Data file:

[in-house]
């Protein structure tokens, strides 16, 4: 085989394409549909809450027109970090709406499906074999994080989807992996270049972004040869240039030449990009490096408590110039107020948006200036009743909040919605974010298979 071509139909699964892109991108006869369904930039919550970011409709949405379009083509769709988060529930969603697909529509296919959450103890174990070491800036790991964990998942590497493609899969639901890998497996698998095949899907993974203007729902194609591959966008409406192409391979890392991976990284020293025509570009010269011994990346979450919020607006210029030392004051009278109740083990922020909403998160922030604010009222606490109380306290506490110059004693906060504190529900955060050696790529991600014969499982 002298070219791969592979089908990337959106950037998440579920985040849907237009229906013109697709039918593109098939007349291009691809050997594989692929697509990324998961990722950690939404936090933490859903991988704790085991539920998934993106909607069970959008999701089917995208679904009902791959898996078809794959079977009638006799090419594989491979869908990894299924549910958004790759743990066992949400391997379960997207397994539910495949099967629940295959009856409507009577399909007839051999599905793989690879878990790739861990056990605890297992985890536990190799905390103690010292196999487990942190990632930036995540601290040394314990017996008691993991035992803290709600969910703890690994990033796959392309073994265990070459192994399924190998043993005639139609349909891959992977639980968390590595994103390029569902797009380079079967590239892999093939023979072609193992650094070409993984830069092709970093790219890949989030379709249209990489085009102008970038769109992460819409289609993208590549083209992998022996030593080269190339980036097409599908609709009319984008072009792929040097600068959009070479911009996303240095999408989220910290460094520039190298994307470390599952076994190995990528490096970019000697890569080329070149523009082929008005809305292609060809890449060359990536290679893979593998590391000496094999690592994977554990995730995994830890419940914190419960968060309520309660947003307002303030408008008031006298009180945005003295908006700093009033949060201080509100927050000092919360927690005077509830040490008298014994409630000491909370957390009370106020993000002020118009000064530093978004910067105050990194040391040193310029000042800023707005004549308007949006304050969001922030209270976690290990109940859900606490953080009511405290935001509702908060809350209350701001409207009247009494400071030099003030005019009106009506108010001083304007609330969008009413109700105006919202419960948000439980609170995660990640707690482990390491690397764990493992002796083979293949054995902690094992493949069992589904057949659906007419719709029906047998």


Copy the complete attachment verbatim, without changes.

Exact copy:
[in-house]
């Protein structure tokens, strides 16, 4: 085989394409549909809450027109970090709406499906074999994080989807992996270049972004040869240039030449990009490096408590110039107020948006200036009743909040919605974010298979 071509139909699964892109991108006869369904930039919550970011409709949405379009083509769709988060529930969603697909529509296919959450103890174990070491800036790991964990998942590497493609899969639901890998497996698998095949899907993974203007729902194609591959966008409406192409391979890392991976990284020293025509570009010269011994990346979450919020607006210029030392004051009278109740083990922020909403998160922030604010009222606490109380306290506490110059004693906060504190529900955060050696790529991600014969499982 002298070219791969592979089908990337959106950037998440579920985040849907237009229906013109697709039918593109098939007349291009691809050997594989692929697509990324998961990722950690939404936090933490859903991988704790085991539920998934993106909607069970959008999701089917995208679904009902791959898996078809794959079977009638006799090419594989491979869908990894299924549910958004790759743990066992949400391997379960997207397994539910495949099967629940295959009856409507009577399909007839051999599905793989690879878990790739861990056990605890297992985890536990190799905390103690010292196999487990942190990632930036995540601290040394314990017996008691993991035992803290709600969910703890690994990033796959392309073994265990070459192994399924190998043993005639139609349909891959992977639980968390590595994103390029569902797009380079079967590239892999093939023979072609193992650094070409993984830069092709970093790219890949989030379709249209990489085009102008970038769109992460819409289609993208590549083209992998022996030593080269190339980036097409599908609709009319984008072009792929040097600068959009070479911009996303240095999408989220910290460094520039190298994307470390599952076994190995990528490096970019000697890569080329070149523009082929008005809305292609060809890449060359990536290679893979593998590391000496094999690592994977554990995730995994830890419940914190419960968060309520309660947003307002303030408008008031006298009180945005003295908006700093009033949060201080509100927050000092919360927690005077509830040490008298014994409630000491909370957390009370106020993000002020118009000064530093978004910067105050990194040391040193310029000042800023707005004549308007949006304050969001922030209270976690290990109940859900606490953080009511405290935001509702908060809350209350701001409207009247009494400071030099003030005019009106009506108010001083304007609330969008009413109700105006919202419960948000439980609170995660990640707690482990390491690397764990493992002796083979293949054995902690094992493949069992589904057949659906007419719709029906047998």